Chetty is about to announce that Graham's team has won, when Billy, Nick, and their team arrive to give a dynamic presentation about their new client. Chetty recognizes that although the pizzeria is not a large business, its potential is limitless because it is expanding via technology. Graham protests and is dressed down by Headphones, who turns out to be the head of Google Search. Nick and Billy's team win the challenge and the guaranteed jobs, while Graham is punched by an overweight member of his team who he has constantly bullied.

As the students depart, Nick and Dana are still seeing each other, as are Lyle and Google's dance instructor Marielena. Stuart and Neha have formed a romantic connection as well with Stuart promising to see her in person rather than texting her, and Yo-Yo asserts himself to his mother.



Most of the scenes were filmed in Atlanta, Georgia, and at the Georgia Institute of Technology, which posed as a double for the Googleplex, since the company normally does not allow filming on the actual Googleplex for security and productivity reasons.[4] Vaughn came up with the idea after watching a 60 Minutes segment on Google's work culture, and subsequently brought the idea to director Shawn Levy.[5] Google agreed to work with the film producers, with founder Larry Page noting that "computer science has a marketing problem."[6] Google also felt it would help further explain their "Don't be evil" mantra.[6] Although Reuters reported that as part of the deal Google asked for "creative control", Levy denied the company was involved with the script, insisting that Google only assisted from a "technical" perspective.[5] CNN reported that the studio did give "some control" to Google over the depiction of its products.[6]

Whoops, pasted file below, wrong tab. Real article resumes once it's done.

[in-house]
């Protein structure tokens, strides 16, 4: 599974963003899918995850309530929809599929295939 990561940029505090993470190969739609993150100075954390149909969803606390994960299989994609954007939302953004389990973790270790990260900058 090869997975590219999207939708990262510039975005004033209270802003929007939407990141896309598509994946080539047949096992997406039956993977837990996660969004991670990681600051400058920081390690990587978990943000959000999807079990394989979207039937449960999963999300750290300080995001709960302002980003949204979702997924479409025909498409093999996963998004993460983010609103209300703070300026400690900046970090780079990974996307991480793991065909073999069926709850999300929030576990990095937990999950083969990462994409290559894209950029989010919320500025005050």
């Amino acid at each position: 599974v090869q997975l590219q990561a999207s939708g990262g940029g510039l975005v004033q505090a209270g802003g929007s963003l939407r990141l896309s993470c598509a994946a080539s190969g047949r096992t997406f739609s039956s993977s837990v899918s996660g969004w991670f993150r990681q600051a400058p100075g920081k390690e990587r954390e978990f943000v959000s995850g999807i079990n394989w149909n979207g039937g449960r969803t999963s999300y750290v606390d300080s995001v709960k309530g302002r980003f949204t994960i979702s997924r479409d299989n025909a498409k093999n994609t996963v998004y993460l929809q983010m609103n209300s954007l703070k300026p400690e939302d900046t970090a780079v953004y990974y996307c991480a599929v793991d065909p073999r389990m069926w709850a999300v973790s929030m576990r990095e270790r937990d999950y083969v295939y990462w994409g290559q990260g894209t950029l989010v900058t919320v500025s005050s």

On Rotten Tomatoes, The Internship has an approval rating of 35% based on 170 reviews and an average rating of 5.00/10. The site's critical consensus reads, "The Internship weighs down Vince Vaughn and Owen Wilson's comic charisma with a formulaic script and padded running time that leans far too heavily on its stars' easygoing interplay."[7] On Metacritic, the film has a score of 42 out of 100 based on 36 critics, indicating "mixed or average reviews".[8] Audiences polled by CinemaScore gave the film an average grade "B+" on an A+ to F scale.[9]

A majority of reviews, even positive ones, derided The Internship for being a feature-length Google commercial.[10] In his review, Ty Burr of The Boston Globe commented: "Here’s why Google is so successful: It's figured out a way for Twentieth Century Fox to make a two-hour Google commercial disguised as a summer comedy".[11] Stephen Rea of The Philadelphia Inquirer wrote on his review, "The Internship itself would be kind of charming, too, if this Google-recruitment film, this 119-minute commercial for Googliness, weren't so downright creepy".[12] The Guardian's David Cox described the movie as a "two-hour corporate video,"[13] while British film critic Mark Kermode called the film "the longest advert I've seen in the cinema". He dismissed it as "one of the most witless, humourless, vomit-inducing horribly self-satisfied, smug, unfunny comedies I have ever seen".[14]

Another critique was that combining Vaughn and Wilson with Google was poorly timed, and that the film would have been much more successful, had it been released on the heels of Vaughn and Wilson's success in 2005's Wedding Crashers. This fact of timing was satirized by a video news story run by The Onion, a satirical newspaper, titled "The Internship Poised to be Biggest Comedy of 2005".[15]